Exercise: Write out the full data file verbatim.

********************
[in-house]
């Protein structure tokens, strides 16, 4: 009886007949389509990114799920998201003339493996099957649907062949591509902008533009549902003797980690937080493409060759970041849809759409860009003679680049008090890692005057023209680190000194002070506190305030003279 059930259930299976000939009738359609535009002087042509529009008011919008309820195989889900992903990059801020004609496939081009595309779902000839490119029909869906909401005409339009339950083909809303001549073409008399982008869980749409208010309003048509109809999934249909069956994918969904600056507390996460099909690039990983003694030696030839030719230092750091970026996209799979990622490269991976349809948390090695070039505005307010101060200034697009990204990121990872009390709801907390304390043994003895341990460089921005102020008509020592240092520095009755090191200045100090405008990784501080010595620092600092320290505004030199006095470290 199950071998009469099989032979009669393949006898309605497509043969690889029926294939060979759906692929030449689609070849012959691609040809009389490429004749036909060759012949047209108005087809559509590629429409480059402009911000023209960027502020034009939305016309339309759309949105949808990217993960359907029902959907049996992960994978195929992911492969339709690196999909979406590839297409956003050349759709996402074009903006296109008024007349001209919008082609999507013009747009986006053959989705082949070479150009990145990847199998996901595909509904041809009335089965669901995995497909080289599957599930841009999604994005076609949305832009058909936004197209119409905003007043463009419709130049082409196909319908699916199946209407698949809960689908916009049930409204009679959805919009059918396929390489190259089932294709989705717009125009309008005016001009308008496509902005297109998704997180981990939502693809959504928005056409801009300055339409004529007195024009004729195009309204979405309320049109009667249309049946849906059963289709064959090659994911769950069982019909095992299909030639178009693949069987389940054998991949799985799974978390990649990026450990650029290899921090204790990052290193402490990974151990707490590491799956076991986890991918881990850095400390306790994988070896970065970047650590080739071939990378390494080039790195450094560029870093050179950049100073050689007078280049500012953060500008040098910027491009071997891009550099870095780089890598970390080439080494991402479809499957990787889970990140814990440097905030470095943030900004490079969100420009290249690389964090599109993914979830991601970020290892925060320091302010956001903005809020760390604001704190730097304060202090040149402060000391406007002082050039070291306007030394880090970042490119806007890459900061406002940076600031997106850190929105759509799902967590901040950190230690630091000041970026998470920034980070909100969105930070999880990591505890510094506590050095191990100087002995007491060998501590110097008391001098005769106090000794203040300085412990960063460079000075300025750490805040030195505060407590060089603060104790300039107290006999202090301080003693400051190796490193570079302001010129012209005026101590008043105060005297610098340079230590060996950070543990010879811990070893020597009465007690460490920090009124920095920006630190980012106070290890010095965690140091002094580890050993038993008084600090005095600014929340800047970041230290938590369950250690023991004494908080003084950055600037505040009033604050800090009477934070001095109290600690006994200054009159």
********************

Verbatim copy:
[in-house]
């Protein structure tokens, strides 16, 4: 009886007949389509990114799920998201003339493996099957649907062949591509902008533009549902003797980690937080493409060759970041849809759409860009003679680049008090890692005057023209680190000194002070506190305030003279 059930259930299976000939009738359609535009002087042509529009008011919008309820195989889900992903990059801020004609496939081009595309779902000839490119029909869906909401005409339009339950083909809303001549073409008399982008869980749409208010309003048509109809999934249909069956994918969904600056507390996460099909690039990983003694030696030839030719230092750091970026996209799979990622490269991976349809948390090695070039505005307010101060200034697009990204990121990872009390709801907390304390043994003895341990460089921005102020008509020592240092520095009755090191200045100090405008990784501080010595620092600092320290505004030199006095470290 199950071998009469099989032979009669393949006898309605497509043969690889029926294939060979759906692929030449689609070849012959691609040809009389490429004749036909060759012949047209108005087809559509590629429409480059402009911000023209960027502020034009939305016309339309759309949105949808990217993960359907029902959907049996992960994978195929992911492969339709690196999909979406590839297409956003050349759709996402074009903006296109008024007349001209919008082609999507013009747009986006053959989705082949070479150009990145990847199998996901595909509904041809009335089965669901995995497909080289599957599930841009999604994005076609949305832009058909936004197209119409905003007043463009419709130049082409196909319908699916199946209407698949809960689908916009049930409204009679959805919009059918396929390489190259089932294709989705717009125009309008005016001009308008496509902005297109998704997180981990939502693809959504928005056409801009300055339409004529007195024009004729195009309204979405309320049109009667249309049946849906059963289709064959090659994911769950069982019909095992299909030639178009693949069987389940054998991949799985799974978390990649990026450990650029290899921090204790990052290193402490990974151990707490590491799956076991986890991918881990850095400390306790994988070896970065970047650590080739071939990378390494080039790195450094560029870093050179950049100073050689007078280049500012953060500008040098910027491009071997891009550099870095780089890598970390080439080494991402479809499957990787889970990140814990440097905030470095943030900004490079969100420009290249690389964090599109993914979830991601970020290892925060320091302010956001903005809020760390604001704190730097304060202090040149402060000391406007002082050039070291306007030394880090970042490119806007890459900061406002940076600031997106850190929105759509799902967590901040950190230690630091000041970026998470920034980070909100969105930070999880990591505890510094506590050095191990100087002995007491060998501590110097008391001098005769106090000794203040300085412990960063460079000075300025750490805040030195505060407590060089603060104790300039107290006999202090301080003693400051190796490193570079302001010129012209005026101590008043105060005297610098340079230590060996950070543990010879811990070893020597009465007690460490920090009124920095920006630190980012106070290890010095965690140091002094580890050993038993008084600090005095600014929340800047970041230290938590369950250690023991004494908080003084950055600037505040009033604050800090009477934070001095109290600690006994200054009159």